Activist investor Carl Icahn is suing oil company Occidental over what he feels is a ‘fundamentally misguided’ deal to buy Anadarko Petroleum. He has slammed the management for “bet-the-company” acquisition for a ‘sky-high’ price and feels Oxy should’ve put itself up for sale instead.
As previously reported, Oxy in May reached a deal to buy rival Anadarko Petroleum in a deal worth $38 billion, squeezing out Chevron from the race. Chevron did get a consolation prize in the form of $1 billion breakoff fee from Anadarko, under the terms sealed before Oxy has announced its offer.
Icahn, 83, a billionaire whose net worth has been estimated at around $20 billion, is suing Oxy in a push to get access to certain books and records of the company, “relating to its fundamentally misguided and hugely overpriced acquisition of Anadarko Petroleum Corporation after a bidding contest between the Company and Chevron.”
“Unfortunately for the stockholders of Occidental, [OXY] won that contest even though Chevron is approximately six time’s Occidental’s size (with Anadarko being only slightly smaller than Occidental), with its financial strength Chevron could have matched Occidental’s winning bid and won the contest for Anadarko (it held matching rights) but refused to do so” the text of the suit reads.
As reported on May 9, Chevron said it wouldn’t be raising its initial bid for Anadarko, with Chevron CEO Michael Wirth saying: “Winning in any environment doesn’t mean winning at any cost. Cost and capital discipline always matter, and we will not dilute our returns or erode value for our shareholders for the sake of doing a deal,”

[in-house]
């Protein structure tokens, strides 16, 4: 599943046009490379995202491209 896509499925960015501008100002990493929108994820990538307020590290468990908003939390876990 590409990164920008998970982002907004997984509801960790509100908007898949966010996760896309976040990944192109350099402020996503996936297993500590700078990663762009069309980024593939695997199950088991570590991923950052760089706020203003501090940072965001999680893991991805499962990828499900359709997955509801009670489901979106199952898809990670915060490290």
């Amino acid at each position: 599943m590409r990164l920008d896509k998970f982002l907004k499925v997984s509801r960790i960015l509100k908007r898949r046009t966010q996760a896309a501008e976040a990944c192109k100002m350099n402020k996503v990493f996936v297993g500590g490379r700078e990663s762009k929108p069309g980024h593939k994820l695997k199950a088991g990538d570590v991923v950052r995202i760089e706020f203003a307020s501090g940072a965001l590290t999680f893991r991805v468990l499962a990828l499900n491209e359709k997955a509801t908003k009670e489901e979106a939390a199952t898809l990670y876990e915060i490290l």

‘Oxy ballooning debt burden instead of shareholder value’
Citing Wirth’s statement on value erosion and Chevron’s reasoning behind dropping the Anadarko pursuit, Icahn-led plaintiffs said in the suit: “The same was true for Occidental—but the Occidental board and management took the diametrically opposed approach. They decided to go for growth-at-all-costs at the price of ballooning the company’s debt burden, rather than trying to maximize stockholder value prudently.”
Plaintiffs further said: “A board of directors giving priority to stockholder value would not have approved the Company’s very high topping bid for Anadarko because most of that price will be paid for with debt (and debt-like preferred stock), thus putting the Company at risk in case oil prices fall in the near to intermediate future. Oil prices, of course, are constantly rising and falling—no board or management team can confidently predict where prices will go in the future.”
Icahn has slammed the ‘sky-high’ price for Anadarko, it has also criticized the board for striking a deal with Total to sell Anadarko’s assets in Africa, and for agreeing to $10B stock sale to Warren Buffett’s Berkshire Hathaway. Furthermore, Icahn has accused the company of seeking to avoid the shareholder vote on the deal “at almost all costs,” out of fear the deal might be voted down.
The Plaintiffs said:”… not only was the purchase price sky high, and not only did the intrinsic value of Anadarko decrease during the bidding contest (among other things, Anadarko was forced to pay a $1 billion termination fee to Chevron) but Occidental’s financing costs were astronomical as well.”
Icahn slams deal with Buffett, lack of stockholder vote
The Icahn group said that the Occidental board and management team agreed “to extraordinarily and unnecessarily expensive financing while trying to raise the cash necessary to top Chevron’s (mainly stock) bid.”
“The financing, which included at least the sale of $10 billion of preferred stock to Berkshire Hathaway on extremely disadvantageous terms, and the pre-sale of Anadarko’s African assets to Total, in what appears to have been a one-bidder auction that is now in doubt, raises very real questions about the competence, and fidelity to the stockholders, of Occidental’s management and the board.